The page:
£15m plans to 'future-proof' Covid-hit Sheffield shopping street with events hub, hundreds of flats and pocket parks.
Originally published in The Star, 26.08.20
05.01.2020: As announced on 26 December 2020, Sheffield has been awarded £15,817,001 in funding from the Future High Streets Fund. More information can be found here.
Fargate in the city centre could be overhauled to include a giant ‘Events Central’ hub, new access to disused offices, paving the way for flats, and play areas, lighting and landscaping.
The vision also includes outdoor seating for cafes and retaining anchor shops including a large Marks and Spencer.
If the Future High Streets Fund bid is approved by government in autumn, work would start as soon as January and take two years.
'Event Central' building and Fargate following a proposed £15m revamp. Image from the University of Sheffield.
The project cannot come soon enough for the premium shopping area which is ‘the worst it’s been’ after coronavirus accelerated its decline. More than a quarter of its 40 units are empty.
Prof Vanessa Toulmin, of Sheffield University, who is leading the bid, said it was an opportunity to “future-proof the city centre for the 21st century.”
I’m confident we’ve put the best bid in and confident the scheme would bring an economic return for the city. It also means a return in people who will use Fargate as a place to live and share experiences. It becomes part of the city centre again
Professor Vanessa Toulmin, Director of City and Culture
Plans for ’Event Central’ show a six-storey building that would ‘support a year-round programme of events’. They would also be held in new ‘pocket parks’ on Fargate, with a larger area for gigs at the top.
Prof Toulmin said they had the rights to buy several buildings and details of 150 different events which could attract 110,680 visitors annually, from children’s workshops to concerts.
A programme to build access to upper storey offices would open them up for flats for hundreds of people. Currently 79 per cent are empty.
Planting, lighting and landscaping would transform the ‘public realm’ and cut crime. The project also incorporates High Street.
Prof Toulmin said it had widespread support from politicians, businesses, shopkeepers, more than 500 people and some 27 building owners, many of whom had written letters of support.
A big gig on Fargate. Image from the University of Sheffield.
It was devised by a ‘world-leading’ team of academics at the University of Sheffield, including experts in architecture, town planning and children.
Having worked on it for 14 months, she would be ‘devastated’ if it were unsuccessful, she added.
A spokeswoman for the Ministry of Housing and Local Government said Sheffield City Council’s bid for Fargate and High Street was shortlisted in the Future High Streets Fund on July 5.
All 101 shortlisted places had now submitted final business cases. Announcement of decisions was due ‘from autumn’.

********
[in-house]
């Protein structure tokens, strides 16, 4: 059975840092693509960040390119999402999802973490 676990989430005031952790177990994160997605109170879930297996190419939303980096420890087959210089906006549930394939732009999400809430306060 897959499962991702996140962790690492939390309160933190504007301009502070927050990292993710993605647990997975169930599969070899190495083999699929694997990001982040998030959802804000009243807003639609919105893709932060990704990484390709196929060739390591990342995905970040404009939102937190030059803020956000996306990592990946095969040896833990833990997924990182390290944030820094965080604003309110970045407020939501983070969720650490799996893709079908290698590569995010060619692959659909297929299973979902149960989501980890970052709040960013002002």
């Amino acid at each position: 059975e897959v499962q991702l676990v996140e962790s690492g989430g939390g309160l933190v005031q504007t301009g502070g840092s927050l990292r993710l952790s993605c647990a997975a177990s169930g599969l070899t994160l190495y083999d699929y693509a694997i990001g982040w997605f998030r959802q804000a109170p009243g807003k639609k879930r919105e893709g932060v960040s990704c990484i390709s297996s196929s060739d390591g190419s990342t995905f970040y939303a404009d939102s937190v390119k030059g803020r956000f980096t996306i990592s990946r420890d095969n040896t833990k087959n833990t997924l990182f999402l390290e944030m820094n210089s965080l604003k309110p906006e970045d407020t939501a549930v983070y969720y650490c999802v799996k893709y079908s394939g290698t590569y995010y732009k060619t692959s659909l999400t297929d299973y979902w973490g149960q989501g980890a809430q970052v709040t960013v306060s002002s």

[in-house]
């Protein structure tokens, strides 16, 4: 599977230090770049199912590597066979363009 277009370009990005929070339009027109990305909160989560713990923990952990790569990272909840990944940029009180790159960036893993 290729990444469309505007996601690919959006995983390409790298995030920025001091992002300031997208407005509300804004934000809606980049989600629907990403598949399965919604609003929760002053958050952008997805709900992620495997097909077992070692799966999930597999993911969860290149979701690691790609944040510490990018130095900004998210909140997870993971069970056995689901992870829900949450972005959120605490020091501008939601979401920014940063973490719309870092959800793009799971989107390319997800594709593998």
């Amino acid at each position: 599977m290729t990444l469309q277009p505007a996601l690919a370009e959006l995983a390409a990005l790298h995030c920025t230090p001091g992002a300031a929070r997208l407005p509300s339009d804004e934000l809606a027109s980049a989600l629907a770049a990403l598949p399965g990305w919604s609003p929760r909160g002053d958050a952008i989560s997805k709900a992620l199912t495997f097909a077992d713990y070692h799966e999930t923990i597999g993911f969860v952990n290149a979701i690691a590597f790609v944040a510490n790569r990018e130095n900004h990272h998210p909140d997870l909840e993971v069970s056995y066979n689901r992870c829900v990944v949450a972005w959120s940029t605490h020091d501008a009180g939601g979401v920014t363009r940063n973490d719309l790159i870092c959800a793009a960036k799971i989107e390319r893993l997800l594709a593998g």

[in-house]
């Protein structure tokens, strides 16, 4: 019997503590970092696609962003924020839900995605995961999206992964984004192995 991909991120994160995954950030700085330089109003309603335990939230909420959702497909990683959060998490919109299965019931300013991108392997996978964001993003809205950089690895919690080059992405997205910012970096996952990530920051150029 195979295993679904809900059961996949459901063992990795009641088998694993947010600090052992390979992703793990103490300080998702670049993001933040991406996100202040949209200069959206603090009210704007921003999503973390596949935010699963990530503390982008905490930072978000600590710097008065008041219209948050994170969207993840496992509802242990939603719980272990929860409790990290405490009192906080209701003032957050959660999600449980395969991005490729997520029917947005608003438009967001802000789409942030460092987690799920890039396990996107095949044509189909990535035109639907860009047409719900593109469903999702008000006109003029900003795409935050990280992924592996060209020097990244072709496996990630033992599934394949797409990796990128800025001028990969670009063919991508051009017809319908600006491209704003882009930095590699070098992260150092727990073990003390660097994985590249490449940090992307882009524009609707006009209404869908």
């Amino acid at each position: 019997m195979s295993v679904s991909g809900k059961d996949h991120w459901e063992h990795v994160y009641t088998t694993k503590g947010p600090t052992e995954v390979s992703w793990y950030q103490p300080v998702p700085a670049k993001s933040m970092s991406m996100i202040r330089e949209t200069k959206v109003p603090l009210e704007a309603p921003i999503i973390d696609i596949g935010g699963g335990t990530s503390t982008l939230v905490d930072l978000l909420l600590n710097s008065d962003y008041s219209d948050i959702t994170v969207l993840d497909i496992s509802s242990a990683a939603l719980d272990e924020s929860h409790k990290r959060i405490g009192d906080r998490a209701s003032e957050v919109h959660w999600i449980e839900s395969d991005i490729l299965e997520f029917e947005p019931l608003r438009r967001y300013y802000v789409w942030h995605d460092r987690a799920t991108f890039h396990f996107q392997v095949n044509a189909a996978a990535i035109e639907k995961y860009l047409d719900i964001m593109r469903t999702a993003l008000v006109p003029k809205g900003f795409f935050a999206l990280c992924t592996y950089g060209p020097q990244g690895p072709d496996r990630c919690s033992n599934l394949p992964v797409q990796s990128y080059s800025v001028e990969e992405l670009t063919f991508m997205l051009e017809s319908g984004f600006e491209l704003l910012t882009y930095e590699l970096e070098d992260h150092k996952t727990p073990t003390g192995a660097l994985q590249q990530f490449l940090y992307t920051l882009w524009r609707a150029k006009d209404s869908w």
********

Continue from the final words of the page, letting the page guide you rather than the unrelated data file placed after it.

Coun Mazher Iqbal, cabinet member for business, said it was Fargate’s best chance for renewal in the short term.
He added: “Cash to help accelerate plans would be great news for Fargate and the wider city. It would provide a link between the Heart of the City II and Castlegate.”
Alexis Krachai, director of Sheffield Property Association, said Fargate could draw inspiration from La Rambla, a pedestrian street in Barcelona.
He added: “Fargate is one of the few wide, pedestrian thoroughfares in the city centre and it lends itself to more outdoor eating and activities - that’s relevant in a pandemic.”
Adam Murry, of Urbana Town Planning, said: “Allowing units to utilise the space in front of them for outdoor seating and the like, is a huge positive. I also like the idea of being able to hold large events, though we do have to be aware of how this could put off a higher end restaurant or bar.
“Local Plan policy is being updated, though as this takes time, it’s important for all in Sheffield City Council to be shouting about the flexibility of use along Fargate and their support for outdoor space for restaurants and bars.
Event Central and a bustling Fargate. Image from the University of Sheffield.
“Due to the grandeur of the street I would really love to see the plans look to attract a high-end user, so that everyone didn’t head out of the city in the evening to suburbs where higher end provision can be found.”
On LinkedIn, Karen Perkins, life and career coach, said: “Why not requisition the Yorkshire Bank building and create a Leeds Corn exchange type setting for indie pop-ups and try-outs as people not wanting to commit yet?”
Dan Kirkland, co-founder of Sheffield software firm Tribepad, said: “I'd like to see a lot more independent stores and cafes in Fargate.
“The area is perfect to create Sheffield's answer to Covent Garden. Make Fargate a place to enjoy experiences - like music, street entertainment, markets. Make it a place people want to go to, not just a place people need to go to for shopping.”
Ian Rands, head of commercial support at DLA Piper, added: “I agree with Dan. It’s perfect for independent cafe/bars with covered seating. The big retailers are going to struggle for the foreseeable, so some key anchor tenants with a broader leisure appeal around it.”
Proposals for a restaurant with rooftop bar in the empty Next store on Fargate appear to have stalled. They were floated by landlord Woodhead Investments last year but the unit is still on the market with Lambert Smith Hampton. Clothing retailer Next moved to a new store on The Moor last year. It has been followed by New Look and River Island.
The Star understands an empty unit next to the new Superdrug on Fargate is set to be a restaurant.
Meanwhile, shoppers have complained about an increase in drug addicts on the street.
Despite new, relaxed ‘pavement licence’ rules on outdoor seating, there is none on Fargate, which is home to a Starbucks and a Caffe Nero.